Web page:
Project Tips

Wondering why your teams don’t deliver what you need when you need it?

  • Why does it take so long?
  • Why do they tell you everything’s fine ... but then a deadline nears and they panic?
  • Why do you end up settling for less…since it’s more important to deliver something now than to wait until they get it right?

Don’t worry. You’re not alone.

We’d like to share some ideas that have worked well for our clients in similar situations.

Every few months we will update this section with new tips and ideas.  If you'd like to receive an e-mail when we update "Project Tips" or if you have suggestions for future "Project Tips" topics, just complete our contact form.

A team that is safe and supported, clear and committed will deliver magnificently.

Here are two of the most practical things you can do to ensure your teams deliver what you need when you need it:

  1. Create strong team-sponsor partnerships
  • each project team should have a high level sponsor
  • everyone should be aware of and understand the sponsor’s role and key activities
  1. Encourage teams to conduct probing interviews that clarify the forces and factors driving a project
  • each project team should interview its sponsor and key stakeholders
  • teams should learn and practice a proven interviewing methodology


Many teams fail to deliver or take so long because they pursue the wrong solution ... because they just don’t understand the subtle factors driving the project. Sometimes teams pursue a vague compromise they hope will make everyone happy, because they have no safe mechanism that enables them to resolve competing priorities or differences among high level managers. Teams end up delivering the wrong results and have to start over, or at the very least, waste time doing unnecessary work. That’s why it takes so long. They don’t have the information to sort out the make or break factors, decide real priorities and get problems resolved early.

Probing sponsor/stakeholder interviews are a special way of providing guidance and direction to the team so they can clearly understand the forces and factors impacting the project. The better the team understands the deep, underlying issues surrounding their project, the more likely the team is to identify and pursue the best solution, and get there fast. And a sponsor that helps a team identify and understand the make or break issues, eliminates time wasted by the team on extraneous issues, so the team focuses on the right thing ... and delivers on time.

In a sponsor/stakeholder interview, the sponsor needs to "tell it like it is" without withholding details. The sponsor should focus on openly and honestly sharing critical information with the team, such as:

  • The project’s ideal, desirable future outcome
  • Concrete, tangible essential project elements
  • Hidden political, personal, sensitive factors driving the project
  • What’s already been tried, what has worked, what hasn’t worked
  • Absolute minimum acceptable deliverables - if the team isn’t able to deliver them, then the project shouldn’t be done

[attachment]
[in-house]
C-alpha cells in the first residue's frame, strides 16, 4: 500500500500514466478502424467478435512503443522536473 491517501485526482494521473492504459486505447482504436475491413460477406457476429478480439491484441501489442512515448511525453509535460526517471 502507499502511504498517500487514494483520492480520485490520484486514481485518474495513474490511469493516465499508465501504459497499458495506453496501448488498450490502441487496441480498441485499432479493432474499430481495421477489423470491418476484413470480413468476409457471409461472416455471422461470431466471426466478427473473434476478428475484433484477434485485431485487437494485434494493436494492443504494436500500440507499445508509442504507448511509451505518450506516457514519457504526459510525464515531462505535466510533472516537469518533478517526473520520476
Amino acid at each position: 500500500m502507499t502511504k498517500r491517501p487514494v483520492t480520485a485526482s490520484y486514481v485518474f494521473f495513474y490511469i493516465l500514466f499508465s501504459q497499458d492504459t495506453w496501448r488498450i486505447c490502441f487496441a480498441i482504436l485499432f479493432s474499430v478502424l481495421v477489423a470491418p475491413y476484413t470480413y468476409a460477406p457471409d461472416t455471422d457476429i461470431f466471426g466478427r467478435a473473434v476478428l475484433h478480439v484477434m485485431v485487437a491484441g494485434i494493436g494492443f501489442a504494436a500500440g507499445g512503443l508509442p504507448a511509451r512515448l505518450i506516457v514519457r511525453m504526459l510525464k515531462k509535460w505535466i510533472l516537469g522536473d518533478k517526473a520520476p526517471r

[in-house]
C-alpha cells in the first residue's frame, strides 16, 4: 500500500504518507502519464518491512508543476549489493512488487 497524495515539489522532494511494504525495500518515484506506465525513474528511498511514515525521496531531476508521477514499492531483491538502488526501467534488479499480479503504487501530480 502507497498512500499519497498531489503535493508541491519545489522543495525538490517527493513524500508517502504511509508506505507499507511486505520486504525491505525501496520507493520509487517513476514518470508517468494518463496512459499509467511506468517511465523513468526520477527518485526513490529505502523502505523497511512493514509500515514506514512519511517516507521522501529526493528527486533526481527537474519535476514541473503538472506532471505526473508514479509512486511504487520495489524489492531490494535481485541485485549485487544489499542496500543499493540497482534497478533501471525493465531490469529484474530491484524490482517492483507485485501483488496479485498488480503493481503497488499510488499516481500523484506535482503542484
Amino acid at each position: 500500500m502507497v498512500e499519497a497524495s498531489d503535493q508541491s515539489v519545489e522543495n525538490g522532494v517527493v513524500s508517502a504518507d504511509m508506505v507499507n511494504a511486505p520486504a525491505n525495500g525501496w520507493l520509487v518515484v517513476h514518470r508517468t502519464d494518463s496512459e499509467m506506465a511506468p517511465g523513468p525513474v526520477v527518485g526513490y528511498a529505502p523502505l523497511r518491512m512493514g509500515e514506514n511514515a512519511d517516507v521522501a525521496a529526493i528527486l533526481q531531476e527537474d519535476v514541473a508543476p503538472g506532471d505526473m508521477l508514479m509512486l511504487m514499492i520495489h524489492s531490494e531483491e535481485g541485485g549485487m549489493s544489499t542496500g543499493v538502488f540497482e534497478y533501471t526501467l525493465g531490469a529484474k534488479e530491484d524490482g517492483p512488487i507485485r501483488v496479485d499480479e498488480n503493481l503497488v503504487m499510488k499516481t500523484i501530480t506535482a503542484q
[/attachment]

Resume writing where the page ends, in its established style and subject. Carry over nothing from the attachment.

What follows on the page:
The sponsor’s willingness to address sensitive issues, although uncomfortable at first, will truly improve the team’s efficiency. They will be able to overcome the typical organizational stumbling blocks – and deliver the right results on time.

The stakeholder/sponsor interview approach to sharing information with project teams is not embraced easily by all organizations. Some cultures support openness and honesty while others are not as comfortable with it. In situations where discomfort exists, we would modify the approach and ensure that it is carefully positioned.

A thorough, open, honest stakeholder interview process helps the team:

  • find out what’s wanted and needed
  • avoid misunderstandings
  • establish rapport and a foundation for a working partnership with key stakeholders

We suggest teams schedule 1-1 hour interviews with each of their key stakeholders, including their sponsor.

The basic components of a good stakeholder interview are fundamentally the same as a good consumer needs identification interview:

  • interviewers are well prepared, and have developed and practiced excellent open-ended, probing questions
  • the stakeholder understands why she is being interviewed
  • the stakeholder is comfortable, open, relaxed and honest
  • the stakeholder provides the team with detailed information, depth and perspective on factors and forces, needs and wants – not direction on what to do and how to do it.

Ideally, the entire team observes the interview with one person asking the questions and a second person acting as scribe with a flip chart so that the interviewer, the team and the stakeholder can see how the information is recorded. Unfortunately, given scheduling and other issues, this ideal is difficult to achieve. A minimum of two team member should be involved in the interview with each stakeholder.

Guidelines to the interviewer include:

  • Absorb information; don’t discuss, negotiate, sell or lead
  • Erase preconceived ideas from your mind
  • Seek to deeply understand unspoken needs, factors and forces
  • Ask open ended questions and probe gently but deeply. Listen, listen, listen.
  • Listen for hidden clues, discrepancies and make or break factors
  • Don’t pressure the stakeholder during the interview. It’s a time for reflection, openness and creativity

The interview is not a forum for debating or discussing issues – those opportunities will come later. Good listening is one of the best ways to uncover the essential needs and desires of someone. The objective is to build rapport with the stakeholder and extract as much information as possible so the team can do an excellent job meeting the stakeholders’ needs and defining and planning the right project.

Project Doctor - Under Development

2003 Erika Jones & Associates, Inc.